Elmer Towns is honestly on to something. There is room for middle ground. Christians need to be cautious of any extreme view. The most Biblical solution is not an extreme view of hyper-Calvinism or the complete concept of “free will”. These are man-made concepts. Within the five-points of Calvinism there is a lot of wiggle room. Any given person who is seeking a “biblical solution” for Calvinism may decide to agree with Calvin on one point to a small degree and then completely disagree with another one of his points completely. While another person might decide that the most “biblical solution” is complete acceptance of all five-points in Calvinism! It is a false dichotomy to leave only two options: Calvinist or Arminius.

God elects people to salvation by His own sovereign choice and not because of some future action they will perform or condition they will meet. BUT… Election does not exclude human responsibility or the necessity of each person to respond to the gospel by faith. Admittedly the two concepts don’t seem to go together. However, both are true separately, and we must accept them both by faith. We may not understand it, but rest assured—it’s fully reconciled in the mind of God[1]. Both are biblical! Calvin is correct saying that God takes the initiative to save sinful sinners who cannot save themselves. The point of argument is to what degree do man work with God?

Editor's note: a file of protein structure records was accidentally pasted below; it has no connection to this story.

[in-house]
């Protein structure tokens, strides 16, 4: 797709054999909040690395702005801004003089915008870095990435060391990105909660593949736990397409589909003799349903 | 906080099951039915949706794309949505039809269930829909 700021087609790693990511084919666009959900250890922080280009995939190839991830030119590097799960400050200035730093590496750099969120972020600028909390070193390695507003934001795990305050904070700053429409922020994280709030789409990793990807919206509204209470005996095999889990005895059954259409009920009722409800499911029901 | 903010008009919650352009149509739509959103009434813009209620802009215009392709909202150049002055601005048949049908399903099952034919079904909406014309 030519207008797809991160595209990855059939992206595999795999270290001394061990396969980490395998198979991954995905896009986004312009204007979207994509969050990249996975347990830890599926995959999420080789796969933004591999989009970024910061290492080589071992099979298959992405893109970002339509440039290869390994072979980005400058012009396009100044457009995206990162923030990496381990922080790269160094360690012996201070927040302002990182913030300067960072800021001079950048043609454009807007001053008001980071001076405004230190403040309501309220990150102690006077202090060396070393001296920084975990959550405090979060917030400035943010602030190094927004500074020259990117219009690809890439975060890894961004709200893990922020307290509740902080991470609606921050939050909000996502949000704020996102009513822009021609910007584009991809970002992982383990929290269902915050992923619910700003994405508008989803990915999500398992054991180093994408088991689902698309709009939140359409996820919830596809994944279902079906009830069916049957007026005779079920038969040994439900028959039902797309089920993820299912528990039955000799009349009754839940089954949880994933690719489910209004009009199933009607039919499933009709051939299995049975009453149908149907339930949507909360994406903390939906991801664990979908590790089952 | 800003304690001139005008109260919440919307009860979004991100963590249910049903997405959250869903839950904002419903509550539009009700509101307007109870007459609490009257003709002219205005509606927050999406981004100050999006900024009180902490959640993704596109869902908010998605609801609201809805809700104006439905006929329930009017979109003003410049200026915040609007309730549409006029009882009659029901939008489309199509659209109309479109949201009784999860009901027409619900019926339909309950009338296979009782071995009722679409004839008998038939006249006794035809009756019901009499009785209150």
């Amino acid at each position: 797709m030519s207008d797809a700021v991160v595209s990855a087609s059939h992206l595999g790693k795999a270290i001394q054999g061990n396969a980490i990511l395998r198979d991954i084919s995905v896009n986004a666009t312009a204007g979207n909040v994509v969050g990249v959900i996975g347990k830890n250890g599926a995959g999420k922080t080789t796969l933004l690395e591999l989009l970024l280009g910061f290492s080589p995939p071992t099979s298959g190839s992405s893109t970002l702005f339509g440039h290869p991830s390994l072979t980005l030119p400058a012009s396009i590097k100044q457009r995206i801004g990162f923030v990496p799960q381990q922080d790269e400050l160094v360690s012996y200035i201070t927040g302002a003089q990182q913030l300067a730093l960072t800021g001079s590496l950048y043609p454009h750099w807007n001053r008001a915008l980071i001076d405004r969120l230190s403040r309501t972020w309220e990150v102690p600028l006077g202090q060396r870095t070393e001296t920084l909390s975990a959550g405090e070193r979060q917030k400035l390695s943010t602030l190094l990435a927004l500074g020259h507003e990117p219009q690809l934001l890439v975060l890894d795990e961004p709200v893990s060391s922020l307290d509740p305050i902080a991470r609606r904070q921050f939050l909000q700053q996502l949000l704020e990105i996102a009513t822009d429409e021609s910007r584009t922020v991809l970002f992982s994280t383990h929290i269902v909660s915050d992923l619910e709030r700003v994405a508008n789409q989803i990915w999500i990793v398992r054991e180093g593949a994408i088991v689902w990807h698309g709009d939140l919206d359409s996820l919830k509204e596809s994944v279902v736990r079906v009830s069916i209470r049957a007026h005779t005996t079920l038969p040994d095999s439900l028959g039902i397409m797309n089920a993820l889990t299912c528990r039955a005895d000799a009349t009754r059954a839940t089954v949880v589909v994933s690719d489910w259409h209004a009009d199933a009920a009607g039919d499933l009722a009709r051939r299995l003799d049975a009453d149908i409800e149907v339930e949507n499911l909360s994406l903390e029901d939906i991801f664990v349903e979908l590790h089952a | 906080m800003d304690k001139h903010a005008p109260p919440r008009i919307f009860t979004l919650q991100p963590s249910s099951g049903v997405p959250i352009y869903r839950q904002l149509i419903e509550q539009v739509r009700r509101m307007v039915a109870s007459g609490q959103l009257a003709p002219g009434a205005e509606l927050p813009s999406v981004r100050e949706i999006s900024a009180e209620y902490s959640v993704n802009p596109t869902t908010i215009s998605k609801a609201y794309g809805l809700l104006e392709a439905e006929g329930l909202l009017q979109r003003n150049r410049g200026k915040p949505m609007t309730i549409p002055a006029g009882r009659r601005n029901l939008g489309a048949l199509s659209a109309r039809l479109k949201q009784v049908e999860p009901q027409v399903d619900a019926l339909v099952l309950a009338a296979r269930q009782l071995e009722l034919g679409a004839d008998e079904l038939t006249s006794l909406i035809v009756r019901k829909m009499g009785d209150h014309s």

John Piper brings an interesting point to the table. “You may never feel the weight, you will never feel the wonder of grace, until you finally relinquish your claim to have any part of your salvation,” he said. “It’s got to be unconditional.”[2] If man is fallen and can only be reconciled by God, meaning God takes the imitative for salvation (Arminius might not agree with me up to this point[3]) then it follows that election and grace are unconditional. God chooses who He pleases. It is a free gift. Man did nothing to earn it, in fact, man is the one who chose to be fallen, man chose to sin.

Some objections that come up are: Is election fair? Think about it this way. Sin is punishable by death. All men deserved death and punishment. The fact that God chooses to save even some of us is demonstration of His grace. Secondly, who are we, mere humans, to decide if what God does is fair? If God ultimately decided to create some creatures to be saved and others not to be saved, then that was his sovereign choice. Ultimately, grace is not fair either.[4]